Chess is an excellent game for kids. It teaches them strategic thinking, logic and it's fun, too! We have the rules of Chess, here, written so that children can understand them. Read online or download a printable version. And if you are desperate to start playing chess straight away and don't have a chess board or chess men, we have some printable versions of those, too - one small and one large, complete with 3D chess pieces to cut out and assemble. Scroll to the bottom of the page for the printables.
Here is the black army from our printable chess set lined up and ready for battle!
The Game Of Chess
"After a subtle contest of strategy, the White Army suddenly unleashed a devastating attack; emerging victorious by outflanking the enemy army and destroying the defences around the opposing King."
Every game of chess has its own story. Some are long-drawn out strategic affairs; others can be quick, but complicated, tactical battles. The winner is the player who can out-think his or her opponent, and make the best plans for attack and defence.
Chess is one of the oldest games in the world. Though no-one knows for sure, it was probably invented in India more than a thousand years ago . If you have a chess set, or decide to make your own, here are the rules you need to play the game.
What you need:
A chess board and pieces
Aim of the game:
The aim of the game is to use your army to capture the enemy king.
There is a White army and a Black army. Both armies have the same pieces. These are:
|How it moves
|The King is the most important piece in the army. If he is captured, the game is lost.
|1 square in any direction (forward, back, across or diagonally)
|The Queen is the most powerful piece.
|Any number of squares in any direction
|Castles are strong pieces which are good both at attacking the enemy and defending the King. Sometimes the Castle is called a Rook.
|Any number of squares forward, back or across (but not diagonally)
|Bishops are good at attacking late on in the game. Because they move diagonally, they always stay on the same colour square that they started on.
|Any number of square diagonally
|Knights are at their best when there are lots of pieces on the board, and they can use their ability to jump over other pieces.
|L shaped two squares forward (or back) and one square across; or two squares across and one square forward (or back). The Knight can jump over other pieces while doing this.
|Pawns are the foot soldiers in the army. They gradually advance on the opposing army, but also need to defend the King.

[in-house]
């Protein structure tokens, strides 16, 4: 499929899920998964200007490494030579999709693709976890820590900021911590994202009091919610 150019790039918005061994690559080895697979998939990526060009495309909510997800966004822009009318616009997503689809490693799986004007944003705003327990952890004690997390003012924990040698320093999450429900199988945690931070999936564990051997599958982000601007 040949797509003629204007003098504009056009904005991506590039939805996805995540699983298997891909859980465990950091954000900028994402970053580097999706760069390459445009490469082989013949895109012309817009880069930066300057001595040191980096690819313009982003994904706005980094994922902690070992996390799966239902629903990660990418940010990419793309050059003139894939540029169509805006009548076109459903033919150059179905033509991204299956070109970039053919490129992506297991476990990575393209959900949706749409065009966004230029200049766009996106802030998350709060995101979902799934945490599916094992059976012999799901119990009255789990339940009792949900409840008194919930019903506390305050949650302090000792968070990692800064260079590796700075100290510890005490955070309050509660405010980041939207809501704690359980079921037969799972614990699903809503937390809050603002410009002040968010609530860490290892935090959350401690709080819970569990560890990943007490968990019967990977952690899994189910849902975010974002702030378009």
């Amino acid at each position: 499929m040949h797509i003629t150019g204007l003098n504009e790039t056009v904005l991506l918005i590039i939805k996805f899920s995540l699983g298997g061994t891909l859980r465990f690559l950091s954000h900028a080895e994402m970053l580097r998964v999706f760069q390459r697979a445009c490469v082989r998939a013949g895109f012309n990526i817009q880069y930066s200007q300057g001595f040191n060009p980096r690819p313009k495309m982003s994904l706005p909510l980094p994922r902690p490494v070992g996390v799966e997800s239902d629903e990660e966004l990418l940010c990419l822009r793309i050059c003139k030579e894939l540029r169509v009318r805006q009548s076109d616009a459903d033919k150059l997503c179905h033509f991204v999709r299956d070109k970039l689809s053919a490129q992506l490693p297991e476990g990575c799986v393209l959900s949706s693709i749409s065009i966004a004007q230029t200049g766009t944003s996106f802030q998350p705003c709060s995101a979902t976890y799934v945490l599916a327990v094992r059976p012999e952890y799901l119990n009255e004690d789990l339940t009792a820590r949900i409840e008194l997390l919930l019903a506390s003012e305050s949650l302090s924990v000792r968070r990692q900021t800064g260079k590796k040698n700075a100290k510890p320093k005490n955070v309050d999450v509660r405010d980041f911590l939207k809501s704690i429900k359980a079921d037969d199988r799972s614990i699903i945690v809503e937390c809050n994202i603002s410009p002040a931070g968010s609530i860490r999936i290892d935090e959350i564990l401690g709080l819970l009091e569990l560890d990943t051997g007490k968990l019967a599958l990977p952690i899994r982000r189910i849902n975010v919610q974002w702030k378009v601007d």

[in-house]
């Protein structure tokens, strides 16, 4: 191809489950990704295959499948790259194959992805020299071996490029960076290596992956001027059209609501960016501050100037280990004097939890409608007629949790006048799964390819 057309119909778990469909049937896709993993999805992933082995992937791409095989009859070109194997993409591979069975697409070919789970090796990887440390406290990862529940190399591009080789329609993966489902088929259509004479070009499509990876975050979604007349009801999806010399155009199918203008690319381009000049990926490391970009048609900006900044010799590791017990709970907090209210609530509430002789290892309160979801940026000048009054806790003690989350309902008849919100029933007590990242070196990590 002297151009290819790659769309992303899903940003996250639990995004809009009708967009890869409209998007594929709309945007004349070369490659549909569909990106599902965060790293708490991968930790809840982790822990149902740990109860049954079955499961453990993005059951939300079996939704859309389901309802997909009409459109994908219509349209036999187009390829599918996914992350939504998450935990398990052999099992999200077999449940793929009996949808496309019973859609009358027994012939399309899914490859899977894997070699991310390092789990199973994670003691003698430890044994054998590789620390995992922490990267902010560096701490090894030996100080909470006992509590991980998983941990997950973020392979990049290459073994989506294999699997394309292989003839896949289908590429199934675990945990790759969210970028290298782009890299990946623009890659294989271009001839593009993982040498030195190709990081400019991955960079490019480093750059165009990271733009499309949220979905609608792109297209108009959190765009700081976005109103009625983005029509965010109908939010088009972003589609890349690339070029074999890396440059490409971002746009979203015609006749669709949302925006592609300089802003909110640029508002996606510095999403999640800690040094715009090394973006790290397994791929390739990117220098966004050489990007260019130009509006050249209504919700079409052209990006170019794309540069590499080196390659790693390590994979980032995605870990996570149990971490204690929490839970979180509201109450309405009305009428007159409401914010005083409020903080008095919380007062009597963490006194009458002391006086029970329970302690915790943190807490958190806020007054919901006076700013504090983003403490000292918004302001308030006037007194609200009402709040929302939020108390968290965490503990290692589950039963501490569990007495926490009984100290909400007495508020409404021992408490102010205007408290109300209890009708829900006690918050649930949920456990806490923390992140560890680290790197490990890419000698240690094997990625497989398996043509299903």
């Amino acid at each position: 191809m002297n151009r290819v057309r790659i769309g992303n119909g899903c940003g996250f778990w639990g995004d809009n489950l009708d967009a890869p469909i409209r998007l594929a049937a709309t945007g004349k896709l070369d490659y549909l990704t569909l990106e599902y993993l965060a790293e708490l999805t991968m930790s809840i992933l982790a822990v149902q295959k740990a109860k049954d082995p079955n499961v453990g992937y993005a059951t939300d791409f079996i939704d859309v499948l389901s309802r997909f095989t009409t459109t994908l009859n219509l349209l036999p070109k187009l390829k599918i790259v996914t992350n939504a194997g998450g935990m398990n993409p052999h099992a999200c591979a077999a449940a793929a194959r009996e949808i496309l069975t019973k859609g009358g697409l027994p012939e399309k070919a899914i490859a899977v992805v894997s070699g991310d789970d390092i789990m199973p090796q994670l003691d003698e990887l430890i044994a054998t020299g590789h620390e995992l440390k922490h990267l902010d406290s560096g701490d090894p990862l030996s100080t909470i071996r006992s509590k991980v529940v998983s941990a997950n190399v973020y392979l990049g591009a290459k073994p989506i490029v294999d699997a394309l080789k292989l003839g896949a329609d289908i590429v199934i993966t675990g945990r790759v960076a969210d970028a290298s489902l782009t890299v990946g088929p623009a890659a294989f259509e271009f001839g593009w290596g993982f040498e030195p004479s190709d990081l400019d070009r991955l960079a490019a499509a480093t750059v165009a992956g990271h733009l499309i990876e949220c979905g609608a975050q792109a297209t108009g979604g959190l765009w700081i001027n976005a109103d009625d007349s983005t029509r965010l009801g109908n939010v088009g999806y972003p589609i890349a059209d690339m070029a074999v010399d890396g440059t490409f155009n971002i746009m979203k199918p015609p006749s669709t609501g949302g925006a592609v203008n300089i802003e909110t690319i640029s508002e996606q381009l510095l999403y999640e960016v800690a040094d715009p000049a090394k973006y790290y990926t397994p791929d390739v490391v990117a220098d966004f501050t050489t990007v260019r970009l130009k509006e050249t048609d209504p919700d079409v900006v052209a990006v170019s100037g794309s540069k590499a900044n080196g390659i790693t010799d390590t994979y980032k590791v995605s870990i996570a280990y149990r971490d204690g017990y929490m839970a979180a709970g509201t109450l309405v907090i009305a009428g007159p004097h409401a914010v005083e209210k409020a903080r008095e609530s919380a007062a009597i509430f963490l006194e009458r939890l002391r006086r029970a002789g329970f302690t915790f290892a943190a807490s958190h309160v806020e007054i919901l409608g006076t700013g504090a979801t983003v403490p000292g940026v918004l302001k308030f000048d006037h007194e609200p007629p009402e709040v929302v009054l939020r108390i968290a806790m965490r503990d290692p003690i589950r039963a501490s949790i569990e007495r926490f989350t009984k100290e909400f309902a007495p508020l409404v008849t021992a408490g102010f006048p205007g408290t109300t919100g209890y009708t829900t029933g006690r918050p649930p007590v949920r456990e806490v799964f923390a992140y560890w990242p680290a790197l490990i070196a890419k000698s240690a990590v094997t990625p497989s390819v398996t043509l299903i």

|Usually one square forward. If it is capturing an opposing piece, however, it moves one square forward diagonally. Each pawn may move two squares forward the first time it moves. If it does, it cannot capture in the same move. Pawns can never move backwards.
If the description of how a piece moves isnt clear, have a look at the diagrams at the end of these rules.
How to Play Chess
You need two players. Decide who will be White and who will be Black.
Set up the board so you have a white square on the corner of the board by your right hand. Then place the armies on the board as shown in the picture below.
Hint: the White Queen starts on a white square, and the Black Queen starts on a black square.
White and Black take it in turns to move a piece (in Chess, the White army always goes first). Remember each piece has its own way of moving as described above. A piece can capture an opposing piece by landing on that pieces square.
The aim of the game is to capture the enemy King. If you move one of your pieces to attack the King in other words, your piece could capture him next move you say check. This means, roughly watch out for your King!.
If he or she is in check, your opponent needs to defend the King either by moving him out of the way of the attack, blocking the attack with another piece, or capturing the piece that threatened to capture the King.
If your opponent cant defend the King in any of these ways, you say checkmate. This means the king is dead. Remember that you must never move your King into check as this would mean your opponent could capture your King straightaway.
You can play a version of chess using just the simple rules above, but two additional rules make game much more exciting.
Pawns are usually the slow-moving part of your army, but if you manage to get a pawn to the last row of the board you can promote it to be a Queen (or a Castle, Bishop or Knight if you prefer). A Pawn being promoted to a Queen can transform a game that seemed to be lost!
Castling is a quick way to get your King into a well defended position by moving towards the corner of the board. The rule sounds complicated but is simple when you get the hang of it.
If there is nothing between your King and one of your Castles; and neither the King nor that Castle have moved yet, then you can move your King two squares towards that Castle, and put the Castle the other side of the King (this is the only time a piece other than a Knight can jump over another piece).
The diagrams below show how to castle.
The White King moves two squares towards the Castle, and the Castle moves to the other side of the King.
One last rule on castling you cant castle if your King is in check, or if any of the squares the King moves through when castling are under attack.
How The Pieces Move
a) 2 squares forward
b) 1 square forward
- Start off by using your central Pawns to try to control the middle of the board.
- Use your other Pawns to defend the central Pawns and each other.
- Move your Knights and Bishops out from the back row early on (this is called developing your pieces and means you are using the full strength of your army).
- Be cautious with your Queen at the start try not to waste time moving her away from enemy attacks.
- Try to keep your King defended by your Pawns (castling is a good way to do this).